At present, UK universities need to double their current number of fundraisers if they are to reach the philanthropic goal of £2 billion a year by 2022. However, there is a well-documented shortage of development talent, in particular in the area of major gift fundraising.
The impact of this shortage of talent not only affects the ambitions of Higher Education but also adversely impacts the existing talent pool:
- fast tracking of development executives and over-promotion, which can lead to major skills deficits in the area of leadership, management, team building, and strategic capabilities
- high turnover of staff
- lengthy, costly, and frequent recruitment processes
- higher salaries, which can lead to backlash both publicly and internally within the university itself
Therefore, how do we begin to address this talent shortage?
The hiring decision of UK universities seems to place a heavy bias on a track record in fundraising, with a large proportion of Development Directors coming from charity fundraising careers. This heavy weighting can often preclude non-traditional candidates who can bring transferable skills such as advanced management, leadership capabilities, and income generation from the commercial sector.
Higher Education in Ireland offers an interesting case study. A relatively underdeveloped philanthropic culture and a small pool of career major gift fundraisers have forced university leaders to place a greater emphasis on competencies. Irish universities have typically recruited Development Leadership from outside the fundraising sector, with the majority of Development Leaders coming from commercial and entrepreneurial backgrounds.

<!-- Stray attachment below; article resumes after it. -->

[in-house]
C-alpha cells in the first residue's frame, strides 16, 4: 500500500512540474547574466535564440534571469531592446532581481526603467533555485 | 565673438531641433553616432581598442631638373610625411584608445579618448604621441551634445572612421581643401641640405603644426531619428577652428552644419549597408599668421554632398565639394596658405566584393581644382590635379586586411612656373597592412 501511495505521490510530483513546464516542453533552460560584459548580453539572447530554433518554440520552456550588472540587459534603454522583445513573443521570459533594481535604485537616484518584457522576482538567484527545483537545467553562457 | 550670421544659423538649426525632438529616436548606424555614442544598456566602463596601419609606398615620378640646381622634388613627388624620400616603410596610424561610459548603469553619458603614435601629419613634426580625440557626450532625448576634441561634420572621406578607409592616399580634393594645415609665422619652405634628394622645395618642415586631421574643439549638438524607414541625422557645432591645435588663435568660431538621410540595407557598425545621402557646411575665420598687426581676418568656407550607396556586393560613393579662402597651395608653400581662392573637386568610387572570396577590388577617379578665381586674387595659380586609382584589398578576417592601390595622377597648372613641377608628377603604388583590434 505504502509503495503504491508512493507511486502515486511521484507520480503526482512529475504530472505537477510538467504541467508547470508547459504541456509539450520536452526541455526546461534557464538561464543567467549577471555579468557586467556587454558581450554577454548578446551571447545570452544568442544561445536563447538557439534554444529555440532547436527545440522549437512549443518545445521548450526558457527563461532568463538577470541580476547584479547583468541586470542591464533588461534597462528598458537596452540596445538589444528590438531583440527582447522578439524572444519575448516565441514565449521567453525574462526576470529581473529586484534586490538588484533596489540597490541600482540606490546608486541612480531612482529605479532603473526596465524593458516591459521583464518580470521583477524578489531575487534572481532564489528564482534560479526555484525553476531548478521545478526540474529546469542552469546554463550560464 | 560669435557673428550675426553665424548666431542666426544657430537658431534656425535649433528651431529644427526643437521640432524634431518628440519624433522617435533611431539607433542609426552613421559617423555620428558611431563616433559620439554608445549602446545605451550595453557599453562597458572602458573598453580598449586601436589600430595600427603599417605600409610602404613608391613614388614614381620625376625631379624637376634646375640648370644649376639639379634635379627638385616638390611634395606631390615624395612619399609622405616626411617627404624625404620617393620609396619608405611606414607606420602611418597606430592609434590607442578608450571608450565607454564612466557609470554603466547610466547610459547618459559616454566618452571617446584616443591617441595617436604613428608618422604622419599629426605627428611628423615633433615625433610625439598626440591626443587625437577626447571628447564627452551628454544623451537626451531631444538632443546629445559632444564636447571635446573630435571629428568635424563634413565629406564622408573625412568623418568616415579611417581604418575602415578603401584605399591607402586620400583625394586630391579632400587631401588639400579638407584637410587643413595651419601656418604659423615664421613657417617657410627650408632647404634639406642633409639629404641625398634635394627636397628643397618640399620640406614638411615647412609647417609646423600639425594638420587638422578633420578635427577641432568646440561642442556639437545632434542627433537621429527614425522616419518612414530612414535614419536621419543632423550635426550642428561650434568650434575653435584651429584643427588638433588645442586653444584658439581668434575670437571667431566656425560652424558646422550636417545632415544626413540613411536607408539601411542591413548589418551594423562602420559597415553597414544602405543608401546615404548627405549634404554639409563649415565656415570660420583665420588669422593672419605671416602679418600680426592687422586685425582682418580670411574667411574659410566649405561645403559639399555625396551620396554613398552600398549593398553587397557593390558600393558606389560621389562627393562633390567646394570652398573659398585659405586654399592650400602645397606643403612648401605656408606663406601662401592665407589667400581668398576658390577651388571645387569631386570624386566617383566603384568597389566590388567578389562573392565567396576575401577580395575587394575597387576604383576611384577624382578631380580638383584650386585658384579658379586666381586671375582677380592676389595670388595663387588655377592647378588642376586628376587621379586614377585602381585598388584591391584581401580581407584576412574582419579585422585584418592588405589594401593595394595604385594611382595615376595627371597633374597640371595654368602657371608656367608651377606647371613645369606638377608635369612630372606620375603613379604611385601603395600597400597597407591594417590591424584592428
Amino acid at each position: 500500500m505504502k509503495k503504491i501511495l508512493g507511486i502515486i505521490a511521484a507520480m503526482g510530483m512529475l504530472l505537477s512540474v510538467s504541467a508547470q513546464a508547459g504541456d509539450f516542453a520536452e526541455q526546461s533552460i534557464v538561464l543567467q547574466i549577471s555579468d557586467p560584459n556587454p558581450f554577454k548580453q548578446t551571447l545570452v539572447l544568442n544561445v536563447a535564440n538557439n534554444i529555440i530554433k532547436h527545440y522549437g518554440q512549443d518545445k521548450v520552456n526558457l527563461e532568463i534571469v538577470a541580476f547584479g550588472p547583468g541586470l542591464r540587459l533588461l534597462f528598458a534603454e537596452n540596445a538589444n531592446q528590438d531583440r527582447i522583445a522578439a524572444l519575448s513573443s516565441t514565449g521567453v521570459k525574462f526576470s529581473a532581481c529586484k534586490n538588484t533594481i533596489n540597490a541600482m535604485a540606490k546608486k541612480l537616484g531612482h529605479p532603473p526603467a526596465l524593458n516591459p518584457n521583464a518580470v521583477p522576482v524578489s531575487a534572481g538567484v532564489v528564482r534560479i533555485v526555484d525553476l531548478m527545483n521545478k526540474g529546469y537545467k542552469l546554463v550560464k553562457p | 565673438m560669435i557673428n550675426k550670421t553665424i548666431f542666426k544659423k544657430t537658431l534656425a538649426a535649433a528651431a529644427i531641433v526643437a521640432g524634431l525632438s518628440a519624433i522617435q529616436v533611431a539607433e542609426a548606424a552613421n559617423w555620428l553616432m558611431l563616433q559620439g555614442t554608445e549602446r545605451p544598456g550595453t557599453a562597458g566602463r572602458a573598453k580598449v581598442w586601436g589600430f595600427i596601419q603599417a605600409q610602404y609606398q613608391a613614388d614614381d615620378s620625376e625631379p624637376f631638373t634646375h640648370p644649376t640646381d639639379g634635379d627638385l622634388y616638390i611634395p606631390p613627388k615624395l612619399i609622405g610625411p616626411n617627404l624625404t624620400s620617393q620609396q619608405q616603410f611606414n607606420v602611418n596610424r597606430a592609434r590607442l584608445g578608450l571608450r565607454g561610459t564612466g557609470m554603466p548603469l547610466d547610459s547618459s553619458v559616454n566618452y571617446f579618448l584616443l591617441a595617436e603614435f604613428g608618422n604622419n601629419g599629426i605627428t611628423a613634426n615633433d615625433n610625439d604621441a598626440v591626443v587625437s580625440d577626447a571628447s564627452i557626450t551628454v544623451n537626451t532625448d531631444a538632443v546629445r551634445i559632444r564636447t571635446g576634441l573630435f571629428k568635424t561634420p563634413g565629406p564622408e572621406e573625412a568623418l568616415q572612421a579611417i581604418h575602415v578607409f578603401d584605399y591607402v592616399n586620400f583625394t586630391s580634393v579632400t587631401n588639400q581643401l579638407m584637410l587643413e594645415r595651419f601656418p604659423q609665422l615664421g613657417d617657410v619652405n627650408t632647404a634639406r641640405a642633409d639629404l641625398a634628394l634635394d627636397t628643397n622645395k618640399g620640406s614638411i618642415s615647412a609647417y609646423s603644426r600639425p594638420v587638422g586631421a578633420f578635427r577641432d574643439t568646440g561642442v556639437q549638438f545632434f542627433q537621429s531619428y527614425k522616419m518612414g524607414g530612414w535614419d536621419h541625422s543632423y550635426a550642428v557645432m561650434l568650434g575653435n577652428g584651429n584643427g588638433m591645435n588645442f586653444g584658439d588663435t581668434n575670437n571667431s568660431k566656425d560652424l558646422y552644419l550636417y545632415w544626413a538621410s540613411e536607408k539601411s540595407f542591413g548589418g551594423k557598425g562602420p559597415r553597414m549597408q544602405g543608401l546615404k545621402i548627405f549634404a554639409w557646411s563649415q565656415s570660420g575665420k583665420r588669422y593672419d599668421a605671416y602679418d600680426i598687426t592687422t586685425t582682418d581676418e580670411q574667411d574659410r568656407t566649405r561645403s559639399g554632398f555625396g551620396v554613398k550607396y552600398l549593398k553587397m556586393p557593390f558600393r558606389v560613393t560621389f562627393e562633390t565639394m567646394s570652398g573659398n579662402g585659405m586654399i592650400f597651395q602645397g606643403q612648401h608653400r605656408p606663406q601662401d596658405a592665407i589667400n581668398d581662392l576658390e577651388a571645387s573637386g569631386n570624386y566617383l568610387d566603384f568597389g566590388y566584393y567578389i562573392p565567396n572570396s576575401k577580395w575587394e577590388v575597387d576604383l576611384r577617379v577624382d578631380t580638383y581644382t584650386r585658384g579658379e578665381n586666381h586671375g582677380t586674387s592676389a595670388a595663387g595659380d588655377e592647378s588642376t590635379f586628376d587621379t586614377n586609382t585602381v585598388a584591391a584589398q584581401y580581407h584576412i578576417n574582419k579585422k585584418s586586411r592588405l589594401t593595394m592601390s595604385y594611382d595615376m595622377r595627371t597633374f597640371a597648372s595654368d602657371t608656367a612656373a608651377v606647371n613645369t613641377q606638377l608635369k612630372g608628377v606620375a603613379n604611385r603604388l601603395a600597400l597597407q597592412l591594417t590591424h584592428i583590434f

This focus on transferable skills has proven successful. Irish Higher Education institutions enjoy a comparatively strong major gift fundraising record, with the vast majority of income generation coming from high-net worth individuals over the last two decades either through Foundations or personal giving. There is also a greater stability through retention of this talent in the sector.
Same Thinking, Same Results
It can be safer to appoint people to positions based on prior experience, particularly where there is an established strategy and where performance development is incremental.
However, transformation is rarely led by ‘insiders’, and for ambitious organisations, seeking to change the game of philanthropy, the right approach is to recruit on the basis of strategic leadership calibre, relationship and deal making expertise, team-building capability, and authentic commitment to the vision and cause.
The future of hiring Development talent necessitates new thinking. Perhaps it’s time for universities to disrupt their hiring processes?
-Darra Power-Mooney, Consultant at Millington Pope
Millington Pope provide Executive Search and selection for clients committed to ambitious growth, innovation or reform.